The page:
ECR 2019 TOPIC PACKAGE
The diagnosis of infections is based on the presence of clinical symptoms like erythema, swelling and pain. Also, the diagnosis is based on the presence of clinical signs such as fever, tachycardia and shock and laboratory test such as leukocytosis and C protein reactive. However, the clinical symptoms and signs of infection may not be specific, especially in the early stages of the disease. In these cases, Imaging tests play a fundamental role in the early diagnosis of infections and the differential diagnosis. The most important radiological findings for inflammatory and infections soft tissue are: 1/ Intramuscular fluid collections. 2/ Soft tissue air. 3/ Fascial fluid collections and 4/Muscle oedema. Potential causes of these radiological findings are diverse, including, infectious, autoimmune, inflammatory, neoplastic, neurologic, traumatic and iatrogenic conditions. Some of these conditions require prompt medical or surgical management, whereas others do not benefit from medical intervention. Necrotising fasciitis is a rare, life-threatening soft-tissue infection and a medical and surgical emergency that radiologist must know. The presence of gas within the necrotised fascia is characteristic, but may be lacking. The main finding is thickening of the deep fascia due to fluid accumulation and reactive hyperemia. All these findings may be seen in other different conditions. The ability to accurately diagnose these conditions is therefore necessary. Clues to the correct diagnosis and whether a biopsy is necessary or appropriate are often present on the images techniques, especially when they are correlated with clinical features.
Arthropathies are one of the most common health problems and the leading cause of disability in adults. Imaging plays an essential role in their diagnosis and follow-up. Plain films remain the first line imaging tool in the diagnosis and management of arthropathies, whereas MR imaging is essential to ascertain the presence of active inflammation and disruption of intra- and periarticular structures. This interactive presentation focuses on radiological features of common (and several less common) arthropathies and how they help in narrowing the differential diagnostic considerations.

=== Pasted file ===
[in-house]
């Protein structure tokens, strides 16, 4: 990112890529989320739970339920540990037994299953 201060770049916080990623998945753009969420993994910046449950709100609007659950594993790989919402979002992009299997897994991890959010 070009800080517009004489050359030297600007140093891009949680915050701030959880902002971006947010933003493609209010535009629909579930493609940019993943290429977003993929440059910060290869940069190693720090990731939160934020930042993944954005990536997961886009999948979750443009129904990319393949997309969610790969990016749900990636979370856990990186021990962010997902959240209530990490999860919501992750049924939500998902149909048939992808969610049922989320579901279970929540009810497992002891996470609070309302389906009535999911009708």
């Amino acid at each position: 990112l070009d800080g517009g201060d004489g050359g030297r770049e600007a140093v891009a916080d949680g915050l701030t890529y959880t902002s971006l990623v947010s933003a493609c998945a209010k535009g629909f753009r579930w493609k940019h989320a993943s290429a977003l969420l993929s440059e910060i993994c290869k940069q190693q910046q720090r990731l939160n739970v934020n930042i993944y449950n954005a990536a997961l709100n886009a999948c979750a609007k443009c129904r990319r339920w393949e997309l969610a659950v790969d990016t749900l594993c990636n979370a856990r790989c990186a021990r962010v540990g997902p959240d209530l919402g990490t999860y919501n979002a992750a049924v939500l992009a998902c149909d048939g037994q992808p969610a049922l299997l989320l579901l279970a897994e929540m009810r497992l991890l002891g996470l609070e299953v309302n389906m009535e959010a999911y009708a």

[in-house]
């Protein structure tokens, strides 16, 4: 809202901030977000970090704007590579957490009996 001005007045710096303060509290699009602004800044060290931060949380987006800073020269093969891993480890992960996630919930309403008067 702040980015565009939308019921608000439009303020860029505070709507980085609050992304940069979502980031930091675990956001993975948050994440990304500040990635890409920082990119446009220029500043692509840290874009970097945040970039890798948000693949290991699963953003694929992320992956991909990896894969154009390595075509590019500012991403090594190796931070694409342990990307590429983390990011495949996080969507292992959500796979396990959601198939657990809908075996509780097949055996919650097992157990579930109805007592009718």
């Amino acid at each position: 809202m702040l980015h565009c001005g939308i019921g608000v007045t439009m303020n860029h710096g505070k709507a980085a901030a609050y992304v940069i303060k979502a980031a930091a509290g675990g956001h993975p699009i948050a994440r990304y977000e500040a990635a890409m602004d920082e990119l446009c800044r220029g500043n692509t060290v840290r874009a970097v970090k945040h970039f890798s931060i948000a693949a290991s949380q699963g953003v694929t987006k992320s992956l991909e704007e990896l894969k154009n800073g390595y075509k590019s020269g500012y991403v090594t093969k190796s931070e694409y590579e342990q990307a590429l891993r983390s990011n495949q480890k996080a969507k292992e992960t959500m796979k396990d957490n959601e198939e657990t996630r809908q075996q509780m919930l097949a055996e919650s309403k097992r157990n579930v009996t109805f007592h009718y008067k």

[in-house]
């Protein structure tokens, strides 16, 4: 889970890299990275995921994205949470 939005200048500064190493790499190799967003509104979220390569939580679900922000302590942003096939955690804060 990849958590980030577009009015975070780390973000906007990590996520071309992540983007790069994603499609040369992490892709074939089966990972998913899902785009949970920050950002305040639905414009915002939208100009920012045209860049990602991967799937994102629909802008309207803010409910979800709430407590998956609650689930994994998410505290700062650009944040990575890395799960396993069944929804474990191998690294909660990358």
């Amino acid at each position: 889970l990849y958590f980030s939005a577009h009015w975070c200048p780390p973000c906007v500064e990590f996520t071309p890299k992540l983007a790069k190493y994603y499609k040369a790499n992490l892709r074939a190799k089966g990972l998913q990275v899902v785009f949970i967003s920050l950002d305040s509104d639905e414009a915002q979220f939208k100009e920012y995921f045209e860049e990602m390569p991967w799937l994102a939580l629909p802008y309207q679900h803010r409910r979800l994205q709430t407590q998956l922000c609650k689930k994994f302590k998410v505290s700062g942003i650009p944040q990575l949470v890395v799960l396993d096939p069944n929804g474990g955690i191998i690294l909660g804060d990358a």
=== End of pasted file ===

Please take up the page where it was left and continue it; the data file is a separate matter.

In this lecture, we’ll focus on imaging osteomyelitis of the appendicular and axial skeleton, and their differential diagnosis using radiographs, US, and especially MRI and PET-CT. Understanding the interaction between invading organisms and intact or compromised host response is essential in the interpretation of imaging features. Major routes of infection include hematogeneous or contiguous routes occurring in respectively pediatric-geriatric, or immunocompromised and diabetic, or post-procedure infections. Location in the metaphysis and vertebral body are hallmarks of hematogenous spread. Location in bones close to skin defects, pressure points, and soft tissue infection are hallmarks of contiguous spread, especially in diabetic foot, intensive care patients, and following surgical or image guided procedures. Knowledge of age and the comorbidity-related relationship between vasculature on one-hand and growth plates and discs, on the other hand, is essential in the diagnosis of infection. Also, imaging features of host response depend on the pressure within anatomical compartments. The most relevant differential diagnostic issues including posttraumatic sequelae, degenerative disease, Charcot foot and spine, sterile inflammatory disease (CRMO, SAPHO), tumours, and also the differentiation between mild and life-threatening infection like necrotising fasciitis will be discussed. The impact of imaging on clinical outcome as it depends on treatment options, cost-effectiveness, predictive values of various imaging studies relative to clinical and laboratory tests, is addressed.